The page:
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10 Signs Your Teenager is Stressed

Posted by Hannah Buchholz on Jun 30, 2021 11:23:00 AM

Did you know that teens often undergo more stress than adults? It’s a shocking but true reality found in a study conducted by the American Psychological Association. In today’s blog post, we’ve compiled a helpful list of ten signs of stress you should watch for in your teen.

You may take an initial glance at this list and think, “My kid has a few of these issues every day. How am I supposed to know if they’re warning signs?” Teens do experience regular ups and downs in adolescence, which is why two simple principles are key for parents: Know your child and notice change.

They key to recognizing unhealthy levels of stress in your teen is to know when they deviate from their normal.

Academic Problems

If your teen doesn’t usually have issues with particular grades or classes but are now struggling, it can be a sign that they’re operating under stress. In addition, a lack of interest or weakening performance in extracurricular activities like sports or clubs can also indicate stress.


Poor Health and Dietary Changes

Watch your child for consistent physical symptoms like headaches, stomachaches, or colds. Bodies under duress contract viruses more often, and discomfort can result in changes in diet or appetite.

Sleep Issues

Sleep problems can materialize differently for everyone. For some it looks like insomnia or just increased difficulty in following asleep. For some, it looks like exhaustion and more sleeping than usual. For others, it can just turn into an erratic pattern of sleep.

Changes in Relationships

Even if your teen may seem to have no changes in their relationship with you or their siblings, they may be different with friends, teachers, coaches, or other key figures in their life. Maintain a good communication network with their friend’s parents and the adults in their life so you know when something changes in your child’s behavior towards these people.

Increased Isolation

Increased isolation is a clear warning sign that something is amiss in your teen’s life. If your child begins avoiding friends, family, and social situations that they normally used to enjoy, they may be feeling overwhelmed and therefore want less stimulation in their life.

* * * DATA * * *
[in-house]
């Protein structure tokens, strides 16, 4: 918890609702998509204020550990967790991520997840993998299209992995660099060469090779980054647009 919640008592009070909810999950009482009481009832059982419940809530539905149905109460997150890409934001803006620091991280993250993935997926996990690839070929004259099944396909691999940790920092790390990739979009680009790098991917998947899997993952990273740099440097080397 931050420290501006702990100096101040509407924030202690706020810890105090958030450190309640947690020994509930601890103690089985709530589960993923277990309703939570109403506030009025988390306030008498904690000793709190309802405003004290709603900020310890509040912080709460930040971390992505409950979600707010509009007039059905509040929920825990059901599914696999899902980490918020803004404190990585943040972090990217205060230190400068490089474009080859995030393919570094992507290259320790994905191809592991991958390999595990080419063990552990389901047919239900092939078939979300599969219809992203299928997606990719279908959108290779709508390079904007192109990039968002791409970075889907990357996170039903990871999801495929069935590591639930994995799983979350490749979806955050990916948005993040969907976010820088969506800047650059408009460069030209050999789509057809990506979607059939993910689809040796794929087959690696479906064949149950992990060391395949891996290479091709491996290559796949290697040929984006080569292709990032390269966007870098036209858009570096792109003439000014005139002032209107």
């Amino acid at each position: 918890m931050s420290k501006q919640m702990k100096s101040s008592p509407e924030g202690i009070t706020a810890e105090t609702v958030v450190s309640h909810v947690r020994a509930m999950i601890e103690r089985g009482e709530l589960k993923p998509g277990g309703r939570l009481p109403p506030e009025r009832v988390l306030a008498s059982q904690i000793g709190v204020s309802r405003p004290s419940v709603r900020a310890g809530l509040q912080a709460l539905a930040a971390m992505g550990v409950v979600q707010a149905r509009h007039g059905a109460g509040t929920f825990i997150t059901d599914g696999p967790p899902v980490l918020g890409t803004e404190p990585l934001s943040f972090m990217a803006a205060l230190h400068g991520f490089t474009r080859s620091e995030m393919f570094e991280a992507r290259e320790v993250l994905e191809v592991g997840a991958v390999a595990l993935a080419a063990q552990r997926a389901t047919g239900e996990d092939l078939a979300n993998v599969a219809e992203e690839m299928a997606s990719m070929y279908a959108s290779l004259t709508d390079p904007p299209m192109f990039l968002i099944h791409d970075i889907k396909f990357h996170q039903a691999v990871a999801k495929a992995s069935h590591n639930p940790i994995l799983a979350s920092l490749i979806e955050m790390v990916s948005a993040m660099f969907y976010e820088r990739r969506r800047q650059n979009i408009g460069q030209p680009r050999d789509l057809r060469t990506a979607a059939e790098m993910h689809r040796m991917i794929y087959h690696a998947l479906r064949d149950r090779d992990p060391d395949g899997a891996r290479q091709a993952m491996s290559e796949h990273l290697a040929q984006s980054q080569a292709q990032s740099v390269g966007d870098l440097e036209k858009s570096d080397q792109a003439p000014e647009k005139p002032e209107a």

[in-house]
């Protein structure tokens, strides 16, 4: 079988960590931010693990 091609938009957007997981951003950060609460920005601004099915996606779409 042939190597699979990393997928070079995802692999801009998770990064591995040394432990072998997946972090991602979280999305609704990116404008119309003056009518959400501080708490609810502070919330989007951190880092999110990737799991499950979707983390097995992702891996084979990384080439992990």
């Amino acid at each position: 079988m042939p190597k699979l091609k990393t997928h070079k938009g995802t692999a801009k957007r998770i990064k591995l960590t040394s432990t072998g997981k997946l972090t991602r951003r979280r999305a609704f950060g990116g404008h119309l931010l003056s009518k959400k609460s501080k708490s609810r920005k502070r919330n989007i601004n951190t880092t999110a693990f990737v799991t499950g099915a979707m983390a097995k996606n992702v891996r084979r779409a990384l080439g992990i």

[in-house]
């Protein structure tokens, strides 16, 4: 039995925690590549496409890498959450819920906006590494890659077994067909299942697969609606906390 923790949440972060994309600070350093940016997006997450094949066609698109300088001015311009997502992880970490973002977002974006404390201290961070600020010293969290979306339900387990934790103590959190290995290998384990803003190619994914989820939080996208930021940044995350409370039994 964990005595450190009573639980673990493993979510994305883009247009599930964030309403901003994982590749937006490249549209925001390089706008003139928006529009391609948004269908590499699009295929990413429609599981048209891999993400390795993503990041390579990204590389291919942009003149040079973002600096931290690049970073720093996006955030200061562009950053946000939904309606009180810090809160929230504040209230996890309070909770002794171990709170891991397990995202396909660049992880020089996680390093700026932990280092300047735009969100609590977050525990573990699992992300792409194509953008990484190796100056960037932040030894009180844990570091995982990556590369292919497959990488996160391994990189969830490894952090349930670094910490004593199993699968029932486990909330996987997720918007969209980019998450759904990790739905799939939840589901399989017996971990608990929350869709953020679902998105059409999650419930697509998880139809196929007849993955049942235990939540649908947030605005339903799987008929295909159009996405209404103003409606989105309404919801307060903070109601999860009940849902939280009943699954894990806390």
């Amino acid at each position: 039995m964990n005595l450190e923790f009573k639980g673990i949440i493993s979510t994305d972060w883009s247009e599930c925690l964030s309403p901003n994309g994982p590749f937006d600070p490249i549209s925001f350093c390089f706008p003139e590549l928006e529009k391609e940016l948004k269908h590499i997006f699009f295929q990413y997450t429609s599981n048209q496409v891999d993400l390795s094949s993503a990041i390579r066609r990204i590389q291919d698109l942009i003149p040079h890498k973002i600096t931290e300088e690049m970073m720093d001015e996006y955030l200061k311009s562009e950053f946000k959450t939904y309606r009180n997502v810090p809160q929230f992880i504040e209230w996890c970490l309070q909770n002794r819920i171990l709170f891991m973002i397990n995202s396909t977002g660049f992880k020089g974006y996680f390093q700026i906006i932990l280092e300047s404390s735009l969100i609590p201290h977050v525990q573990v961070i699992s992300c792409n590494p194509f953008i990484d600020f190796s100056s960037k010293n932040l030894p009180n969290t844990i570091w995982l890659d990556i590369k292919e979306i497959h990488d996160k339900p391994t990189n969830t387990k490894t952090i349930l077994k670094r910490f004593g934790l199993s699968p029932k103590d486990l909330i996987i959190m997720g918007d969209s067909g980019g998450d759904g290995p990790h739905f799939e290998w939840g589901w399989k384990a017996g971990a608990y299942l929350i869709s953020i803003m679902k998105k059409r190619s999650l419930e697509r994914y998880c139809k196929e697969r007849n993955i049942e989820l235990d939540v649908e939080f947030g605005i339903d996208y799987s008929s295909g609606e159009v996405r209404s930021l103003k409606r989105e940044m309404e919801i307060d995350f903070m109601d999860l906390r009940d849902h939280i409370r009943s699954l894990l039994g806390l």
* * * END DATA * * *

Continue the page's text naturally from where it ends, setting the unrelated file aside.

Trouble Focusing

Is your teen struggling with finishing tasks? Focusing on homework? Are they distant in conversations? This type of brain fog or distraction can be a sign of stress.

Negative Thoughts

Black and white, all or nothing negativity is a sign that your teen’s thought life is undergoing the hazards of stress. If you hear them saying things like, “no one likes me” or “I’m a failure” or “there’s no reason to try anymore,” then they first need a loving conversation with you to remind them of their valuable identity and worth. Then you can talk about the possible stressors in their life causing their negativity.

Excessive Worry

Your teen may not tell you that they’re stressed, but listen when they use words like “afraid” or “confused” or “anxious” or just display general feelings of unease with life. You should also pay attention if they talk often about bigger fears, such as dying or losing a parent or failing in activities or friendships.

Quick Anger and Frustration

If your teen has started throwing angry words like they used to throw two year old tantrums, it could be a notable behavioral cue. Stress can cause teens to be quickly frustrated and say things they normally wouldn’t say. This is especially true in issues that wouldn’t typically cause them to have such strong reactions.

Neglect of Responsibilities

Messy room? Missed homework? Late to work? It’s normal for teens to avoid chores and occasionally miss assignments and sometimes arrive late to commitments, but when it becomes a consistent problem, it’s time to check in with them.


Parent's, it's important to know these signs because you can play an important role in recognizing and helping your teen cope with unhealthy stress. Remember: know your child and notice change. When you know their unique patterns, you’ll notice any abnormal behaviors. Then you and your teen can start a conversation and take the steps necessary towards healthier stress management.


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